The real time problem solving capability afforded by Advanced Planning and Scheduling (APS) technology is being applied to a wide range of regular business and e-commerce problems involving demand, production, distribution and transportation. APS uses sophisticated software algorithms that derive the best possible solution while attempting to maximize one or multiple goals such as profitability, customer service, delivery dates, or other variables. The software will simultaneously evaluate constraints such as change in supplier schedules, capacity issues, production problems, and quickly calculate the effect of these changes. In minutes, planners can create new production schedules across multiple plants that take into account last minute changes in a customer order. Such streamlined reporting helps improve manufacturing responsiveness and flexibility resulting in shorter lead times, accurate available-to-promise dates, and lower inventories.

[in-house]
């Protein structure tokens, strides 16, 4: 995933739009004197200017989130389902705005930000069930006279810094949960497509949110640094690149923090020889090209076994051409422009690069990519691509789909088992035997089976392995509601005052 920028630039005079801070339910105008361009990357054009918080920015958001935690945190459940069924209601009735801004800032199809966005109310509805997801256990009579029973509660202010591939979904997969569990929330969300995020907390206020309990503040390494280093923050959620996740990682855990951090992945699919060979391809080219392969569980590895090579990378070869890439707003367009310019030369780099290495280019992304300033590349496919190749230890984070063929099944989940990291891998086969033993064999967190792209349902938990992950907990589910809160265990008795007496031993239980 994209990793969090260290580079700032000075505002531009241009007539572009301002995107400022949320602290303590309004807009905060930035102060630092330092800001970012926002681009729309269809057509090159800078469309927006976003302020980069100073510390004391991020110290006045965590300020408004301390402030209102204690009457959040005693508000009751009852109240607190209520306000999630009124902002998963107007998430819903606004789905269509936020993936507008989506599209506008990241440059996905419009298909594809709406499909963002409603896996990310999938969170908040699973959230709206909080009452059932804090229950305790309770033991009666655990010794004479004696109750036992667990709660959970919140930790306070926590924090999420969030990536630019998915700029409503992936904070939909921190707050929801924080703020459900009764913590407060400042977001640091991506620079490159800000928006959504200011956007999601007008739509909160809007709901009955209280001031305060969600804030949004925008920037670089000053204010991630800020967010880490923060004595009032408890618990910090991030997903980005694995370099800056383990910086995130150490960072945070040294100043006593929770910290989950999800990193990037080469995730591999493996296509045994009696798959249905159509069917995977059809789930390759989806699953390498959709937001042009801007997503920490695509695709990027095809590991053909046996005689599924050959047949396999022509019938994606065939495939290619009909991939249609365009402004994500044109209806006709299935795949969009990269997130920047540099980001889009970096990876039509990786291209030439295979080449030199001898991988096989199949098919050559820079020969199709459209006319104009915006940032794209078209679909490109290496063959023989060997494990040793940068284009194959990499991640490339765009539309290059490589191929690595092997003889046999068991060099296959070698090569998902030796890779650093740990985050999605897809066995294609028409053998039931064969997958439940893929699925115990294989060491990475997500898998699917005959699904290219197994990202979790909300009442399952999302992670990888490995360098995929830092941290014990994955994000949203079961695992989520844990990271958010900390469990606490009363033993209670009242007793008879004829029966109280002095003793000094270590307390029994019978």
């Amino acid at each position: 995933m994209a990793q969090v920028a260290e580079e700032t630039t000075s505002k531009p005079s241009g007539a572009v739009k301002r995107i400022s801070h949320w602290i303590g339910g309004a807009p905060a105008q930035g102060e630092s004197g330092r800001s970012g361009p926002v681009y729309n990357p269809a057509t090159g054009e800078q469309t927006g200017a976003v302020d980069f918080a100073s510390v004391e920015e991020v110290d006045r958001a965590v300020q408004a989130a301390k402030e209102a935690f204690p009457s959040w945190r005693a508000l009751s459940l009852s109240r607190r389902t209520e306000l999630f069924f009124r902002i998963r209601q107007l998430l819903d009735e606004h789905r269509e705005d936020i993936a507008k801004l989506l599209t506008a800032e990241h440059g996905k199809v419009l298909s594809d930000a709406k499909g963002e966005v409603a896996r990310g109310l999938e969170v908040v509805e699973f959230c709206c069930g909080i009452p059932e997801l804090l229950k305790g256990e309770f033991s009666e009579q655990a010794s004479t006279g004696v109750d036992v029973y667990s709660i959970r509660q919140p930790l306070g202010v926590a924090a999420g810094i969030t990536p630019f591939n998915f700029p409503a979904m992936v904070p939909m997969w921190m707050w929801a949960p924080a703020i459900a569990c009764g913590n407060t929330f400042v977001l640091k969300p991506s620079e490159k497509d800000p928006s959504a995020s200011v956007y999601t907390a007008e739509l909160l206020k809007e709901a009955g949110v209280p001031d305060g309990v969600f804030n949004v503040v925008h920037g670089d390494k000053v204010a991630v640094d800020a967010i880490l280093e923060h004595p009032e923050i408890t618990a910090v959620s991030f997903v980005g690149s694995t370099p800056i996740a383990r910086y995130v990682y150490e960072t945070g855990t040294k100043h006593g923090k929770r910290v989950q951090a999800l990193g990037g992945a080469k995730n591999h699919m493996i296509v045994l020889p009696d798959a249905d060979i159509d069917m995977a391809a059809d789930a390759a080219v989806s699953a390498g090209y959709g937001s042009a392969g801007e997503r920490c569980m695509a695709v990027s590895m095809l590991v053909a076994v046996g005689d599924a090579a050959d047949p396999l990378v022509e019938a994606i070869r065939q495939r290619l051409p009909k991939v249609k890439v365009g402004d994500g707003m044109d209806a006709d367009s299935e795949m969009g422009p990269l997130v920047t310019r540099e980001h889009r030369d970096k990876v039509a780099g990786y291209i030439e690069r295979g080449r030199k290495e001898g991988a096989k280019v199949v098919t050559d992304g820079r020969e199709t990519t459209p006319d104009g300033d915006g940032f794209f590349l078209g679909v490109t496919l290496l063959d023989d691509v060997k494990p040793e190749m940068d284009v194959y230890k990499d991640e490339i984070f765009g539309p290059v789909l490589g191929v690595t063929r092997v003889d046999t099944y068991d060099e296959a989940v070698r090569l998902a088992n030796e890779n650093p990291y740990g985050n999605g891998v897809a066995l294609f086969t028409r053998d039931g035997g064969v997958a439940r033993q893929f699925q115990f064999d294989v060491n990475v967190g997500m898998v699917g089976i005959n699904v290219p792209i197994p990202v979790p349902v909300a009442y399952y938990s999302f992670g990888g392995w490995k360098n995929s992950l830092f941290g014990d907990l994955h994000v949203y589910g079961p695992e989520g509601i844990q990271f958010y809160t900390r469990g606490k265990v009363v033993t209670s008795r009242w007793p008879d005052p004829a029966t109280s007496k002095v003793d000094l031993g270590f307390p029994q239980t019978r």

New entrants are combining Internet connectivity and advanced optimization technology to create significant value even in traditionally staid industries. Nonstop Solutions Inc. is focused on the demand chain optimizing product and information flow across manufacturers, wholesalers, distribution centers, and retail stores. It offers a unique full service, hosted solution (currently for drugstores) where it takes responsibility for implementing and running the service with minimum guaranteed results. Every night, nonstop downloads store orders, purchase orders and inventory information to its hosting center and sends back optimized POs, daily and 90-day replenishment plans and buyer reports. Customers do not license the software but pay annual service fees for fixed term contracts.

Multi-Enterprise Collaboration